CHOCTAW, Miss. — For Jason Grisham, it began with a fever. Then came the chills, lingering headaches and a terrifying realization about what the symptoms might mean.
At the time, in early April, only a handful of residents in his Native American tribe in central Mississippi had tested positive for the coronavirus. But within days, Mr. Grisham, 40, would join a list that has only grown staggeringly longer.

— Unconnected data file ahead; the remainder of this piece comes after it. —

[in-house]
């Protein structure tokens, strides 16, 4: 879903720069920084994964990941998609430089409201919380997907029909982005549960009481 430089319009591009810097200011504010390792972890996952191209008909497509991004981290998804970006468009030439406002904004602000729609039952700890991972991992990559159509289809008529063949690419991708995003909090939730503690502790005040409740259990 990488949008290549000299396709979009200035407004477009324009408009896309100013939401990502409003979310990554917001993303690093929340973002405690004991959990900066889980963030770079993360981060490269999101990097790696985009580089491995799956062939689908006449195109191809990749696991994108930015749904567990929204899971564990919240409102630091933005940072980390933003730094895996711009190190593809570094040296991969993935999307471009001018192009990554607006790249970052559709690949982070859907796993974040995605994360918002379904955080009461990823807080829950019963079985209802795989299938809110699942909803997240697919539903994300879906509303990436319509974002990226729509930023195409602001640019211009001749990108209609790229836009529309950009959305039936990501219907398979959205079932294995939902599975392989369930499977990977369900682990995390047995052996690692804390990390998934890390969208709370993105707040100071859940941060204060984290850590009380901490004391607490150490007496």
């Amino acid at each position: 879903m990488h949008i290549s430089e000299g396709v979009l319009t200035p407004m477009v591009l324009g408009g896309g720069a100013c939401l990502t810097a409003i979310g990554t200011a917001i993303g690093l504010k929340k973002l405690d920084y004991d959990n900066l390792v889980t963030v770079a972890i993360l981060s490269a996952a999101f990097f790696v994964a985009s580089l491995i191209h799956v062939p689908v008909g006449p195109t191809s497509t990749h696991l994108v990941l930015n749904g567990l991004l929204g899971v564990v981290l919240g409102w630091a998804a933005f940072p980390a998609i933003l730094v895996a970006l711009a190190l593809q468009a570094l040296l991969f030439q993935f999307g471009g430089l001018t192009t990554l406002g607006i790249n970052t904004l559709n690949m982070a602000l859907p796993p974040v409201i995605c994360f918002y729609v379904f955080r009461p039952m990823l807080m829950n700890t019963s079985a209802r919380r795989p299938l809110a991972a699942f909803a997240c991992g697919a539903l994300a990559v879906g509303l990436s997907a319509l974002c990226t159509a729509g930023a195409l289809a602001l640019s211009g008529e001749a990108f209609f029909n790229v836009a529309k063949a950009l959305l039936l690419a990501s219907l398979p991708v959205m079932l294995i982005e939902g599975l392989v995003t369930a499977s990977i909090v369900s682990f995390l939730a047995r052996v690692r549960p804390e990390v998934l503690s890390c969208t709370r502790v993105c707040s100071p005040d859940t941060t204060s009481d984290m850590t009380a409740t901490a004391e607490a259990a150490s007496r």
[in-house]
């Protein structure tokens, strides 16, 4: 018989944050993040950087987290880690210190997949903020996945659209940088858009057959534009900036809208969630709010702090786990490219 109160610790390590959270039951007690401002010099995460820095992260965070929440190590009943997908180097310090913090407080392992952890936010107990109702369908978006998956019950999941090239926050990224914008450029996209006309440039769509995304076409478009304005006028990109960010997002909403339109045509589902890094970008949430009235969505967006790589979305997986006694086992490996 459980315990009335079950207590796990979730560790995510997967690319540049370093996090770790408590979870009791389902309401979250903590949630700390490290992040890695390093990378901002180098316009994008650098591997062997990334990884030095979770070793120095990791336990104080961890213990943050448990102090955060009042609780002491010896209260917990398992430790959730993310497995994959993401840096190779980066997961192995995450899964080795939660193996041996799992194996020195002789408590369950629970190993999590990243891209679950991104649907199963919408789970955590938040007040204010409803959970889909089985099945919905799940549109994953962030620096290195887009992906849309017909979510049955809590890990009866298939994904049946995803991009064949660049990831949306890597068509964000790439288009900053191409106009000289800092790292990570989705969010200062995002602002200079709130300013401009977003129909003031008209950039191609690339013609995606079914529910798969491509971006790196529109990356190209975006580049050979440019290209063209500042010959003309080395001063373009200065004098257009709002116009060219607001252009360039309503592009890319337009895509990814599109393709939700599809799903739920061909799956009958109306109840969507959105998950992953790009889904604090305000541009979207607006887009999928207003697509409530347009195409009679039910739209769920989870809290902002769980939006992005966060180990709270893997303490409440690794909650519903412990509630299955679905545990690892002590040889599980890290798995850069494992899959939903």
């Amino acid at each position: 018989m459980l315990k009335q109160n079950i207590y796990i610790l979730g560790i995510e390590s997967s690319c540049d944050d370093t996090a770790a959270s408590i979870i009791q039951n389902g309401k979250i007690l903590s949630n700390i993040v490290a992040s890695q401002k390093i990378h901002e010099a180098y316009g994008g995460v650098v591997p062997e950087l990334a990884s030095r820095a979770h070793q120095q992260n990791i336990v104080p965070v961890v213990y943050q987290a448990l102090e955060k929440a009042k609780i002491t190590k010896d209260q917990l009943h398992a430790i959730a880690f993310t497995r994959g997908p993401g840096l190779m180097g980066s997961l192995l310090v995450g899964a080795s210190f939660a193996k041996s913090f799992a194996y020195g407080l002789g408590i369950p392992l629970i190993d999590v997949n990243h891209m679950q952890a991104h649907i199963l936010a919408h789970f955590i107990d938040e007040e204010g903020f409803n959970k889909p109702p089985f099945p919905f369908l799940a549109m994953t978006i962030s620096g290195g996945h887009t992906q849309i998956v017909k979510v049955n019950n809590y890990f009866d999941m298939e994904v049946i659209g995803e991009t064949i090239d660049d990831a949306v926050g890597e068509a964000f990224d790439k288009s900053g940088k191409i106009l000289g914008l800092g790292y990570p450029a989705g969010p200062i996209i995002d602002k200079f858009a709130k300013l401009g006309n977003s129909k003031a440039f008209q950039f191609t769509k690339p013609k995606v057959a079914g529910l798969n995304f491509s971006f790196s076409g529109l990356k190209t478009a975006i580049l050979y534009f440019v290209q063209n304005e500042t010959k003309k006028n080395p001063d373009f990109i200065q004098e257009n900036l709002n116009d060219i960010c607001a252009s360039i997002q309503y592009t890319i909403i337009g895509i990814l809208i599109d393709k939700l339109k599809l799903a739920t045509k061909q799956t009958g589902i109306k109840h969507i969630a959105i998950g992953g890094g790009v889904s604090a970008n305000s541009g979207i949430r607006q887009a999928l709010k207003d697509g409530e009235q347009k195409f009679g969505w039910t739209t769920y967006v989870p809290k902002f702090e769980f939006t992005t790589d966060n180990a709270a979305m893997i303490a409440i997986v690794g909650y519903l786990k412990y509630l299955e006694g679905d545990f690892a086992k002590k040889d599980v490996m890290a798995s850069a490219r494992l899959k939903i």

Soon, his wife and oldest daughter would also be sick. All three would survive, but the cases would continue to tear through the Mississippi Band of Choctaw Indians unabated, eventually sickening more than 10 percent of the tribe’s 10,000 residents and killing at least 81 people.
“We were prepared, we always wore our masks out and we always used hand sanitizer because the last thing we wanted was for the virus to be in our home,” said Mr. Grisham’s wife, Kendall Grisham,